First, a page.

It may have been pitch dark and stupid early (3:30 am!) Saturday, as I set off to meet my Put an Owl on It team for Audubon’s Birdathon fundraiser, but I could hardly contain my excitement. All. Day. Long. Owling!!!
Eight of us braved the pre-sunrise to post-sundown adventure, including our team leaders, Joe Liebezeit, Portland Audubon Avian Conservation Program Manager, and Rhett Wilkins, avid birder, knowledgeable owler, and talented bird photographer.
We eagerly piled in vehicles and started off, first looking for the Barn Owl.
We searched for Northern Pygmy Owls next. We caught a glimpse of one in flight high in the canopy (success!), and heard others, but no photos this time. I recorded a clip of their “hollow toot” we heard here. I also gained a greater appreciation for my chance sighting of a Northern Pygmy Owl on day 1 of birding.
Next, we met up with accomplished nature photographer, birder, and owl-enthusiast, Scott Carpenter, who located a Great Horned Owl with two owlets for us. Success!
I took these owlet pictures on a return visit the following day.
It’s a funny thing, when you get home and look at your owlet pics to find a third (adult) owl hiding in the photo that you didn’t notice on site. Sneaky ninja owls!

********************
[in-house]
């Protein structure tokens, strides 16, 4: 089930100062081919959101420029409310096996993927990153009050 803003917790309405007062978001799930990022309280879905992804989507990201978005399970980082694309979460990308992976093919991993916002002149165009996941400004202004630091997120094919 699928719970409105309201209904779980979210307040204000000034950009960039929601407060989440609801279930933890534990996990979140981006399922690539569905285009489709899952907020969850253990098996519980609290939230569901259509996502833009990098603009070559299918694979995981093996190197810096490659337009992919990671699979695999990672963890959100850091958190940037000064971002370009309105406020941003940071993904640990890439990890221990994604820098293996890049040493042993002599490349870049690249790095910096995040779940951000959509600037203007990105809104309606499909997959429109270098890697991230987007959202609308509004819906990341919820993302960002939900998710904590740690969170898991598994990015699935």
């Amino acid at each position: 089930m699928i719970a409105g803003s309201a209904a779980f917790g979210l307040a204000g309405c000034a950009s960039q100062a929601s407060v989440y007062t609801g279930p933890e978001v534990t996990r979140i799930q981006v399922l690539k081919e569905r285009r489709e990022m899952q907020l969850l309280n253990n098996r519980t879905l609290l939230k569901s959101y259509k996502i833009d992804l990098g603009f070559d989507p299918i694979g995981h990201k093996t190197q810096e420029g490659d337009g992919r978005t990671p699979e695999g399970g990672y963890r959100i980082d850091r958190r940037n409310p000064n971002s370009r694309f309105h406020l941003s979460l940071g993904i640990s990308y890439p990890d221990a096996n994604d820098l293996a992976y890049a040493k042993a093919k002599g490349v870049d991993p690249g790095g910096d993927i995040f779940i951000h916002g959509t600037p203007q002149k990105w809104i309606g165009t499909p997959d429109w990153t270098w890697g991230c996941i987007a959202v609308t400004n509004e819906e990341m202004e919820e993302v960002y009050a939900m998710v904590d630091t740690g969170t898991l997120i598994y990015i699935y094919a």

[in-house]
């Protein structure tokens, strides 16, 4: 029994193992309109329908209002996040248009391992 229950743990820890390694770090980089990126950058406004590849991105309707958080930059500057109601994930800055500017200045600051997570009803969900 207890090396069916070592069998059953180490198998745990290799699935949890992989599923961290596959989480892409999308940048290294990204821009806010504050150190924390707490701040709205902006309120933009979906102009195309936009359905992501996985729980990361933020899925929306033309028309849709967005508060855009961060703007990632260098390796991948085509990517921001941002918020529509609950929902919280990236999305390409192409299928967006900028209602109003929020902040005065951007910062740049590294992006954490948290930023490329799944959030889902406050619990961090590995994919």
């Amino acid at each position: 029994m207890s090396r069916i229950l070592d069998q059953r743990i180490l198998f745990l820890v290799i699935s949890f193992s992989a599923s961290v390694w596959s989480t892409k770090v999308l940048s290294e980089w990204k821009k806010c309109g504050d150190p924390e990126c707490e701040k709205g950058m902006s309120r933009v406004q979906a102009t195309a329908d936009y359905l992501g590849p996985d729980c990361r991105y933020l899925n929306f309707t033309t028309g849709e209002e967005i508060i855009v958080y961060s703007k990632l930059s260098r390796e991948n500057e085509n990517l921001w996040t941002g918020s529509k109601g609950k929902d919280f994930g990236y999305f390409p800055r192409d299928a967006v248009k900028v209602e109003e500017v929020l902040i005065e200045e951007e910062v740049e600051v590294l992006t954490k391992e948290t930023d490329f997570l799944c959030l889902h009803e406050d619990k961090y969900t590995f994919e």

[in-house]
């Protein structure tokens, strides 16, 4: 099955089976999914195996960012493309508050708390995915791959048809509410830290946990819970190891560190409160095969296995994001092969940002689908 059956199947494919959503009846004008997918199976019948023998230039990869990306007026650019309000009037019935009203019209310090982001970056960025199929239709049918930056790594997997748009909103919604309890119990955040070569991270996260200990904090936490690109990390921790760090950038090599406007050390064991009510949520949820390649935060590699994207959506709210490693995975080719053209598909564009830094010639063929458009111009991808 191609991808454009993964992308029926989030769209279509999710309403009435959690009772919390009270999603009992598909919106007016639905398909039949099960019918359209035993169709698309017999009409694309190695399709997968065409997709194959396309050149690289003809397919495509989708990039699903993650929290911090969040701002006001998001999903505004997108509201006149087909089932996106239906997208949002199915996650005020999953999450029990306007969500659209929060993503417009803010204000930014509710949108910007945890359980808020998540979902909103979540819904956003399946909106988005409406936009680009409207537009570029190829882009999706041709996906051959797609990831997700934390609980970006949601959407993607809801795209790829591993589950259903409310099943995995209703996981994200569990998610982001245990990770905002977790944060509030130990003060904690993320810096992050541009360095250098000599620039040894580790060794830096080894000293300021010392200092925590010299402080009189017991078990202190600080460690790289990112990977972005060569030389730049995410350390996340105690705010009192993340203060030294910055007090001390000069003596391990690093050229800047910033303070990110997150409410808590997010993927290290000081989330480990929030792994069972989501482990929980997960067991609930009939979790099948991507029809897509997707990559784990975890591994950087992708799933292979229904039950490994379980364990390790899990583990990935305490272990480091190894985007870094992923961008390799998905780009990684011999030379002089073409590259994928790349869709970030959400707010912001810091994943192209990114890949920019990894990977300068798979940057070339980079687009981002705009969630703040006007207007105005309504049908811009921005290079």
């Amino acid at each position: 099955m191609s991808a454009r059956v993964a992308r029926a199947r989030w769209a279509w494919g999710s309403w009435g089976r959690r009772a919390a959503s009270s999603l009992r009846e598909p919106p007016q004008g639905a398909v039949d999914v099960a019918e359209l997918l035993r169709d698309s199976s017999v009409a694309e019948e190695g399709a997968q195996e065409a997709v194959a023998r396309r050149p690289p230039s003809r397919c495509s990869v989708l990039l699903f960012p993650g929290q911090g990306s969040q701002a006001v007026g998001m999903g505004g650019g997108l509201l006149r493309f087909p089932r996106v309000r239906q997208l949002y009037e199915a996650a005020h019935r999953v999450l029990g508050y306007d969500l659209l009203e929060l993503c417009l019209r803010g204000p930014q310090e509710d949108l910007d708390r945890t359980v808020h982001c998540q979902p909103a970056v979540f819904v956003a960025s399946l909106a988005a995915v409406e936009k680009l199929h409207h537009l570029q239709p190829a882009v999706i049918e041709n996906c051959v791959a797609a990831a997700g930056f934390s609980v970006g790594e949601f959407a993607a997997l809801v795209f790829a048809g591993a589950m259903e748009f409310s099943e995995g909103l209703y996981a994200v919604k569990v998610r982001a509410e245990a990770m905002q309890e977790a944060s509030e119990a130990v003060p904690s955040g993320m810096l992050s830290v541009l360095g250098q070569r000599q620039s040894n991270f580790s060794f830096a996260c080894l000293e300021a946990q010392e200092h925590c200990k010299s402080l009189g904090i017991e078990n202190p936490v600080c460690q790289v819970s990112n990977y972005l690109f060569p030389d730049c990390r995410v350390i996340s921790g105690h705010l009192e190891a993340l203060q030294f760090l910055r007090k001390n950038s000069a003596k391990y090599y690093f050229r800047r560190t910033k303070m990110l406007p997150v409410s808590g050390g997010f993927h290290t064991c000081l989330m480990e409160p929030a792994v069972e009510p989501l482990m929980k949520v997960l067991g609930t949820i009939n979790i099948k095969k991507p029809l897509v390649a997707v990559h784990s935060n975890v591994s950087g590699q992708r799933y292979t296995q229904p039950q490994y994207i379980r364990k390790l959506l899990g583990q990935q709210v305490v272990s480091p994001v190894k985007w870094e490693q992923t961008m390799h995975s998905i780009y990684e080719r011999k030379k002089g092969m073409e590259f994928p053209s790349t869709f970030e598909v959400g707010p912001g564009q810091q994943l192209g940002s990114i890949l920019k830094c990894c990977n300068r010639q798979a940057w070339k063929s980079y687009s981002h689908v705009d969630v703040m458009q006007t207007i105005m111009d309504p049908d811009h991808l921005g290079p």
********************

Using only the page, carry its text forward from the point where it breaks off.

Following great horned, we looked for Western Screech Owl. Yet, again, success! I have never seen a screech owl before, and I barely saw this well-camouflaged one, until Rhett pointed it out not 15 feet from us. Stunning.
We continued into the early evening to find Barred Owls. We found six rather cooperative owls, three adults and three owlets. Success!
We observed an owlet clumsily attempt flight, watched adults hunt, and snapped photos of poised individuals. We spent quality time watching these impressive, stately, and sometimes comical creatures until just after sunset (owlet video here).
And the fun wasn’t over yet. We still had one species left to find, the Northern Saw-whet Owl. Even after 12+ hours of birding, the team was committed and determined to accomplish this task. We placed ourselves at the viewing site and waited. Long after sunset and coyotes drunken yips and hollers, the full moon rose and we waited. Focused, quiet, and ready.
But, the Saw Whet Owl wasn’t ready for us, and by 9:30 pm, we reluctantly called it a night.
Even without the Saw-whet, witnessing 5 owl species, and seeing/hearing over 14 individuals in one day, is a major hooting success! Plus, I met some outstanding fellow birders and friends.
I am forever grateful to Audubon for this unique opportunity and to the folks I’ve met who share this passion. Hopefully, we’ve contributed in some way to the future success of our stealthy, magnificent, feathered friends and helped spread the word about Audubon’s good work. If you feel the twinkle of inspiration, make a difference here. Thank you!
More pictures from the trip here!
Tweets and chirps,